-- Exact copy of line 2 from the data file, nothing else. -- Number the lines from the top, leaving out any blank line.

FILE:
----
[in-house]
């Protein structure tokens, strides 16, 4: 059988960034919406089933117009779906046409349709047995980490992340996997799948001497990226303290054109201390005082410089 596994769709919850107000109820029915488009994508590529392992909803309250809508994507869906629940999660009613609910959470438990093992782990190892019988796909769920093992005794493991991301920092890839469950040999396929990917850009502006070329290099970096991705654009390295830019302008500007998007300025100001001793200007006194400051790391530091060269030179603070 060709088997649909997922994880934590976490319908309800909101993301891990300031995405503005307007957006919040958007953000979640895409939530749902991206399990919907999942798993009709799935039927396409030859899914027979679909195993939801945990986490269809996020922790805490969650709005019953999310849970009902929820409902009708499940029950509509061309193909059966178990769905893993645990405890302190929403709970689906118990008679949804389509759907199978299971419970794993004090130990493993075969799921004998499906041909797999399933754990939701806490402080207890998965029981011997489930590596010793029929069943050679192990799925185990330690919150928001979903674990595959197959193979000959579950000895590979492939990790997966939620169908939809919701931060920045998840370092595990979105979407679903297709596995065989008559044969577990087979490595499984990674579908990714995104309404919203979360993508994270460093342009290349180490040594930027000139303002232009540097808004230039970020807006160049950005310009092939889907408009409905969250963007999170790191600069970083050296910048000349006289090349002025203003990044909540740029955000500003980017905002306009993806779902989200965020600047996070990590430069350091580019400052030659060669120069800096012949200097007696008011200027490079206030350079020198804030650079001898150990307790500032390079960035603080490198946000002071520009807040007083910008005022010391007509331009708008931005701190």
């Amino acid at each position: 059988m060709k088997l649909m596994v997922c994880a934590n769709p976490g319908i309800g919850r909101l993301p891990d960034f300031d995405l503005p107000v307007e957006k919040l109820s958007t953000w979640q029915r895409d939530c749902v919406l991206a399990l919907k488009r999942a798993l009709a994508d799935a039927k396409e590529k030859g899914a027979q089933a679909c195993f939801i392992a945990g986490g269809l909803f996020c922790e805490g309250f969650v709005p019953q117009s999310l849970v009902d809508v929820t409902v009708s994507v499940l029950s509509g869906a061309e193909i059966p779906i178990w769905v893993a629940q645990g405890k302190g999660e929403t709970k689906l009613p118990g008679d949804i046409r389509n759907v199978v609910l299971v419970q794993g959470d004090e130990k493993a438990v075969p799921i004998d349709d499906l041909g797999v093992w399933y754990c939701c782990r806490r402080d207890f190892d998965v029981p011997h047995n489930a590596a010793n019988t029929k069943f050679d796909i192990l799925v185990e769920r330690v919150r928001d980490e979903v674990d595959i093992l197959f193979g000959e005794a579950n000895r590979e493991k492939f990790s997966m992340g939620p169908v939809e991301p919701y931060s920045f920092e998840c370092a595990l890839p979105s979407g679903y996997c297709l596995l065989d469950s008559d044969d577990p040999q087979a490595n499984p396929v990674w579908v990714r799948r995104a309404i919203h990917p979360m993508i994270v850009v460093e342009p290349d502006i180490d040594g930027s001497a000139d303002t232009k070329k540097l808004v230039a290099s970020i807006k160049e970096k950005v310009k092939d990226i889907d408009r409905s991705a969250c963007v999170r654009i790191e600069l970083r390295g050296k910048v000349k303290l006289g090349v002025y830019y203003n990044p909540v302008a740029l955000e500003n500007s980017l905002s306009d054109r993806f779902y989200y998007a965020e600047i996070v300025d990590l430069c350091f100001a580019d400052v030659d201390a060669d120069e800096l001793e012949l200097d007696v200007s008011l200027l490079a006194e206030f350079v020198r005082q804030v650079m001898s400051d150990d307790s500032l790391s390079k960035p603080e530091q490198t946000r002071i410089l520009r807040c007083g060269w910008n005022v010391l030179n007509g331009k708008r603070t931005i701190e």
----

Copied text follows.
């Protein structure tokens, strides 16, 4: 059988960034919406089933117009779906046409349709047995980490992340996997799948001497990226303290054109201390005082410089 596994769709919850107000109820029915488009994508590529392992909803309250809508994507869906629940999660009613609910959470438990093992782990190892019988796909769920093992005794493991991301920092890839469950040999396929990917850009502006070329290099970096991705654009390295830019302008500007998007300025100001001793200007006194400051790391530091060269030179603070 060709088997649909997922994880934590976490319908309800909101993301891990300031995405503005307007957006919040958007953000979640895409939530749902991206399990919907999942798993009709799935039927396409030859899914027979679909195993939801945990986490269809996020922790805490969650709005019953999310849970009902929820409902009708499940029950509509061309193909059966178990769905893993645990405890302190929403709970689906118990008679949804389509759907199978299971419970794993004090130990493993075969799921004998499906041909797999399933754990939701806490402080207890998965029981011997489930590596010793029929069943050679192990799925185990330690919150928001979903674990595959197959193979000959579950000895590979492939990790997966939620169908939809919701931060920045998840370092595990979105979407679903297709596995065989008559044969577990087979490595499984990674579908990714995104309404919203979360993508994270460093342009290349180490040594930027000139303002232009540097808004230039970020807006160049950005310009092939889907408009409905969250963007999170790191600069970083050296910048000349006289090349002025203003990044909540740029955000500003980017905002306009993806779902989200965020600047996070990590430069350091580019400052030659060669120069800096012949200097007696008011200027490079206030350079020198804030650079001898150990307790500032390079960035603080490198946000002071520009807040007083910008005022010391007509331009708008931005701190």